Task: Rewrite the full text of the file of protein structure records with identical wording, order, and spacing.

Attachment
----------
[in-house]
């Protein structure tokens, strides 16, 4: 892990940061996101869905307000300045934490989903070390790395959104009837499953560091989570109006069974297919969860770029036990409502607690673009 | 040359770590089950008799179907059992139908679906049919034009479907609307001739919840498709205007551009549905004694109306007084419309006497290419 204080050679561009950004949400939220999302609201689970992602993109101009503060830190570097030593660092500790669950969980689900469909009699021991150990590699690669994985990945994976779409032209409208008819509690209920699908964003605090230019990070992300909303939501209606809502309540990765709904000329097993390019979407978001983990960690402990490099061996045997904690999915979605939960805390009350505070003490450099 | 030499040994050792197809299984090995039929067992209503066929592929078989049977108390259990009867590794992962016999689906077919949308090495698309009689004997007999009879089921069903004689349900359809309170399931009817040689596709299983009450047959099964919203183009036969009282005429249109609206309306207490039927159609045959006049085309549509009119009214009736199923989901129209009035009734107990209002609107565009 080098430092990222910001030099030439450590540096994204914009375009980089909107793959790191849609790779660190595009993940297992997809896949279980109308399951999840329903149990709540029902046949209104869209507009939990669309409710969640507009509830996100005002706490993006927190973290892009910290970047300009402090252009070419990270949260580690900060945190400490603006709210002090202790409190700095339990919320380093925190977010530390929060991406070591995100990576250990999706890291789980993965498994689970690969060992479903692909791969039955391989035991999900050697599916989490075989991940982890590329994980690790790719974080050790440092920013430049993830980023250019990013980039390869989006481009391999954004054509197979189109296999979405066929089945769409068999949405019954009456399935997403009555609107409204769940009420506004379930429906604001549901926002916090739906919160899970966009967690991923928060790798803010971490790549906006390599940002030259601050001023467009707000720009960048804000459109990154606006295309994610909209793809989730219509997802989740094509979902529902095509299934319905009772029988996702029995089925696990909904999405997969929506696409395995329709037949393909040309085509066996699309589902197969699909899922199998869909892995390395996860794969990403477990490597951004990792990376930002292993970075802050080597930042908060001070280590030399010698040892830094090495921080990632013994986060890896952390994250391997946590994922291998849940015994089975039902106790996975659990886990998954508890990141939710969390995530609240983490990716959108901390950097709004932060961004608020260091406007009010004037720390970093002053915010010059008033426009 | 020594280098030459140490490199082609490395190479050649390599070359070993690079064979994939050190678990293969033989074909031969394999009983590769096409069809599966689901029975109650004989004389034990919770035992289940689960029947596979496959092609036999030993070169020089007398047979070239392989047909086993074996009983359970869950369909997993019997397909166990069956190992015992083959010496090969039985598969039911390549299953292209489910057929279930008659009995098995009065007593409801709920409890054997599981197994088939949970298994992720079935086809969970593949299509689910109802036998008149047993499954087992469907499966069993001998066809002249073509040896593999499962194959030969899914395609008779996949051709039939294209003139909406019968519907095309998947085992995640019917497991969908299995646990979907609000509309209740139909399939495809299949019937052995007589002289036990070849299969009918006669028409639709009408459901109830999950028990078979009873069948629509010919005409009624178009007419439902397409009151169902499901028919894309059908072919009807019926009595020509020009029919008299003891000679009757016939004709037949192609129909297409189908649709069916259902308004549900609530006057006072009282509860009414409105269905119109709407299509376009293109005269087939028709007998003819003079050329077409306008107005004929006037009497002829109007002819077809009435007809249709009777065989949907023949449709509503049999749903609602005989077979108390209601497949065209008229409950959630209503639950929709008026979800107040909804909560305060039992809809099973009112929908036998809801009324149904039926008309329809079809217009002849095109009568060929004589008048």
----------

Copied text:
[in-house]
């Protein structure tokens, strides 16, 4: 892990940061996101869905307000300045934490989903070390790395959104009837499953560091989570109006069974297919969860770029036990409502607690673009 | 040359770590089950008799179907059992139908679906049919034009479907609307001739919840498709205007551009549905004694109306007084419309006497290419 204080050679561009950004949400939220999302609201689970992602993109101009503060830190570097030593660092500790669950969980689900469909009699021991150990590699690669994985990945994976779409032209409208008819509690209920699908964003605090230019990070992300909303939501209606809502309540990765709904000329097993390019979407978001983990960690402990490099061996045997904690999915979605939960805390009350505070003490450099 | 030499040994050792197809299984090995039929067992209503066929592929078989049977108390259990009867590794992962016999689906077919949308090495698309009689004997007999009879089921069903004689349900359809309170399931009817040689596709299983009450047959099964919203183009036969009282005429249109609206309306207490039927159609045959006049085309549509009119009214009736199923989901129209009035009734107990209002609107565009 080098430092990222910001030099030439450590540096994204914009375009980089909107793959790191849609790779660190595009993940297992997809896949279980109308399951999840329903149990709540029902046949209104869209507009939990669309409710969640507009509830996100005002706490993006927190973290892009910290970047300009402090252009070419990270949260580690900060945190400490603006709210002090202790409190700095339990919320380093925190977010530390929060991406070591995100990576250990999706890291789980993965498994689970690969060992479903692909791969039955391989035991999900050697599916989490075989991940982890590329994980690790790719974080050790440092920013430049993830980023250019990013980039390869989006481009391999954004054509197979189109296999979405066929089945769409068999949405019954009456399935997403009555609107409204769940009420506004379930429906604001549901926002916090739906919160899970966009967690991923928060790798803010971490790549906006390599940002030259601050001023467009707000720009960048804000459109990154606006295309994610909209793809989730219509997802989740094509979902529902095509299934319905009772029988996702029995089925696990909904999405997969929506696409395995329709037949393909040309085509066996699309589902197969699909899922199998869909892995390395996860794969990403477990490597951004990792990376930002292993970075802050080597930042908060001070280590030399010698040892830094090495921080990632013994986060890896952390994250391997946590994922291998849940015994089975039902106790996975659990886990998954508890990141939710969390995530609240983490990716959108901390950097709004932060961004608020260091406007009010004037720390970093002053915010010059008033426009 | 020594280098030459140490490199082609490395190479050649390599070359070993690079064979994939050190678990293969033989074909031969394999009983590769096409069809599966689901029975109650004989004389034990919770035992289940689960029947596979496959092609036999030993070169020089007398047979070239392989047909086993074996009983359970869950369909997993019997397909166990069956190992015992083959010496090969039985598969039911390549299953292209489910057929279930008659009995098995009065007593409801709920409890054997599981197994088939949970298994992720079935086809969970593949299509689910109802036998008149047993499954087992469907499966069993001998066809002249073509040896593999499962194959030969899914395609008779996949051709039939294209003139909406019968519907095309998947085992995640019917497991969908299995646990979907609000509309209740139909399939495809299949019937052995007589002289036990070849299969009918006669028409639709009408459901109830999950028990078979009873069948629509010919005409009624178009007419439902397409009151169902499901028919894309059908072919009807019926009595020509020009029919008299003891000679009757016939004709037949192609129909297409189908649709069916259902308004549900609530006057006072009282509860009414409105269905119109709407299509376009293109005269087939028709007998003819003079050329077409306008107005004929006037009497002829109007002819077809009435007809249709009777065989949907023949449709509503049999749903609602005989077979108390209601497949065209008229409950959630209503639950929709008026979800107040909804909560305060039992809809099973009112929908036998809801009324149904039926008309329809079809217009002849095109009568060929004589008048």